Tips for Shredding Leaves for Compost
Wood Chipper Shredders Make Great Composting Material
Not only do shredded leaves make an excellent compost ingredient, they’re wonderful mulch, doing a bang-up job of slowing erosion, helping retain soil moisture and blocking weed growth. They also return nutrients to the soil as they decompose.
We’re happy to say that all Patriot mechanical products, from our multipurpose lawn vacuums to our wide range of chipper shredders, make short work of leaves of all types, reducing even large piles by a ratio of at least four to one in minutes. But there are a few things that you should keep in mind while shredding leaves, to maximize your unit’s effectiveness and save yourself time.
Allow the leaves to cascade smoothly and slowly down into the hopper to avoid clogging. To minimize repetitive bending, pile the leaves up as high as possible and use a shovel to scoop the leaves in to the hopper. Don’t bother to separate any twigs or short branches less than 1.5 inches in diameter—our units can handle them with no problem.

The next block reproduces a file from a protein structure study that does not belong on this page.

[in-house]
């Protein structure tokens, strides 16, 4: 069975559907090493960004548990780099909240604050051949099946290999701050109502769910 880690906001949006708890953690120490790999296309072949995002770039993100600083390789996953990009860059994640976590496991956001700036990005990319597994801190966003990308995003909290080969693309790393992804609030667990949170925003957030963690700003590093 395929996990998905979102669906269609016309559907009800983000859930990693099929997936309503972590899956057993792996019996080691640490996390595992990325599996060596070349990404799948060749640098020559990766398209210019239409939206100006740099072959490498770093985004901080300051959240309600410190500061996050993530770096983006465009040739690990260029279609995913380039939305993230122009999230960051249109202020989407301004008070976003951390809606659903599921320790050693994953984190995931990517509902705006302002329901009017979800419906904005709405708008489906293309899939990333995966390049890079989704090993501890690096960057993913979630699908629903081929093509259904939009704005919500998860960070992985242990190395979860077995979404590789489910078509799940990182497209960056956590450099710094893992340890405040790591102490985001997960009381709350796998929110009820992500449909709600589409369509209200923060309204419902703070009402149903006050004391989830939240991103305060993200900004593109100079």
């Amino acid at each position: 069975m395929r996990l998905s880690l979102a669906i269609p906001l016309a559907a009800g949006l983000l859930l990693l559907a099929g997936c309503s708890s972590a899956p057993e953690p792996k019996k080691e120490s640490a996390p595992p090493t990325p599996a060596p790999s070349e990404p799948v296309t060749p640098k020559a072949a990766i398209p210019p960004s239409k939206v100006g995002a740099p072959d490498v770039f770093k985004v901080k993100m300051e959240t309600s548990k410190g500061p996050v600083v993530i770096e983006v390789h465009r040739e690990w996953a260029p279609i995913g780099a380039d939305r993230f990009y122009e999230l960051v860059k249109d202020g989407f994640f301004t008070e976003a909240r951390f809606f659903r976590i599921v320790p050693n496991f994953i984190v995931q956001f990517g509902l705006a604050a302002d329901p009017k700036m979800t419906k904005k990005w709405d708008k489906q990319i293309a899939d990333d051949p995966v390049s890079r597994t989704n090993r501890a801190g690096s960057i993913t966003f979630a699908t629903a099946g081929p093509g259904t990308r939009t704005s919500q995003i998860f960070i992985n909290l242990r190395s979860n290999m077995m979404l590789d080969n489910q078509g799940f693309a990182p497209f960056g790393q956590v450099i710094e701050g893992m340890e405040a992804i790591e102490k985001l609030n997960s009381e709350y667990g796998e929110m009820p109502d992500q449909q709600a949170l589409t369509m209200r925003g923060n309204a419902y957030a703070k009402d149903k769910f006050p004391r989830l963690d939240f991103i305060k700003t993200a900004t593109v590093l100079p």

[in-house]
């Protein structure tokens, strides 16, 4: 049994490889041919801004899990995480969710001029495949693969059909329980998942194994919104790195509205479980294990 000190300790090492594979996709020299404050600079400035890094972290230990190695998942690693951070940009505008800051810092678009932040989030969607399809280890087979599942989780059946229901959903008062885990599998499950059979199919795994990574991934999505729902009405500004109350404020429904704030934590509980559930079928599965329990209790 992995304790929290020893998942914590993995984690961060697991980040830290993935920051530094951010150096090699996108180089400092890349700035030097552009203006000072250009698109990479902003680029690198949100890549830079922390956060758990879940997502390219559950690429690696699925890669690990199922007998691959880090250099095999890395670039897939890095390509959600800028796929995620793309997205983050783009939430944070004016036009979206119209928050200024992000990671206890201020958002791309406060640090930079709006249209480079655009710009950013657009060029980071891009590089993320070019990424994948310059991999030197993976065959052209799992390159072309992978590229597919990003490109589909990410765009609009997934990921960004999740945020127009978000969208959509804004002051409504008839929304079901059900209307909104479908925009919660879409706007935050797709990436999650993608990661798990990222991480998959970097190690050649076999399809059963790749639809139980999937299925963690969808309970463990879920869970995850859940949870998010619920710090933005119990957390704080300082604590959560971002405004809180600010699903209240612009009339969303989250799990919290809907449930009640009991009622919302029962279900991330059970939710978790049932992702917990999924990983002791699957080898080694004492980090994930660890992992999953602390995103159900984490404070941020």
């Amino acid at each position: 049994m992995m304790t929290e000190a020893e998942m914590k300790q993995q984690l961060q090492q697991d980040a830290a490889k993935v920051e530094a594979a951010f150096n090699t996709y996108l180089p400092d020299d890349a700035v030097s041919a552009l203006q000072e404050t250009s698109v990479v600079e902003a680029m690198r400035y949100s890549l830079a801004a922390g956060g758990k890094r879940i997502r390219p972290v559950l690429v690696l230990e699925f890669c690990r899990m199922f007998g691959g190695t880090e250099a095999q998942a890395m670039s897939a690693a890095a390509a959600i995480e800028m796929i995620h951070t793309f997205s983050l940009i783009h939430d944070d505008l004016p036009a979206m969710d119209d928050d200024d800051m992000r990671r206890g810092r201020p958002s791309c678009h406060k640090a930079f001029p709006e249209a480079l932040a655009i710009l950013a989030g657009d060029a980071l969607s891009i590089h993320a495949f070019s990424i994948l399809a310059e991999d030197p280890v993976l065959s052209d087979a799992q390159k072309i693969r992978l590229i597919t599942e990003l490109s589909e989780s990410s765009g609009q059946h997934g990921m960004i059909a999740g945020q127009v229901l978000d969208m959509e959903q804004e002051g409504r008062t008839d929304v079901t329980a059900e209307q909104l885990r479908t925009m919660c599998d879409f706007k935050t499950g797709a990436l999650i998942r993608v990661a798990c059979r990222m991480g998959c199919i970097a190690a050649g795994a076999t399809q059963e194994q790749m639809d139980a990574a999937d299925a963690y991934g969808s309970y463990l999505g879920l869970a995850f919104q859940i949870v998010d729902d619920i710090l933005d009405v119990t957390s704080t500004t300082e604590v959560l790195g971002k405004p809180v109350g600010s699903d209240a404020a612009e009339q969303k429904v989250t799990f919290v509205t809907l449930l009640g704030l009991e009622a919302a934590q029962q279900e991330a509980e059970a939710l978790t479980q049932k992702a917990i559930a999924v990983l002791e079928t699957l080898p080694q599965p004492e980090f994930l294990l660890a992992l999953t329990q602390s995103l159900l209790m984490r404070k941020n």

Leaves work best as mulch if you convert them into leaf mold over the course of a winter. This isn’t composting per se—you don’t want them to break down that far—but the process is similar.
Just spread them in a bin in layers 12-18 inches thick, topped by a sprinkling of a nitrogen-rich material like bone meal or grass clippings. Then wet the layer down and mix it thoroughly (one of our garden digging or garden border forks would be ideal for this task). Repeat until your bin is full, then let it percolate over the winter. By spring, this light, fluffy, nutritious mulch will be ready for spreading. Don’t worry if you see white stuff on the leaf mold: this is a kind of benign fungus that just adds to the nutrient value.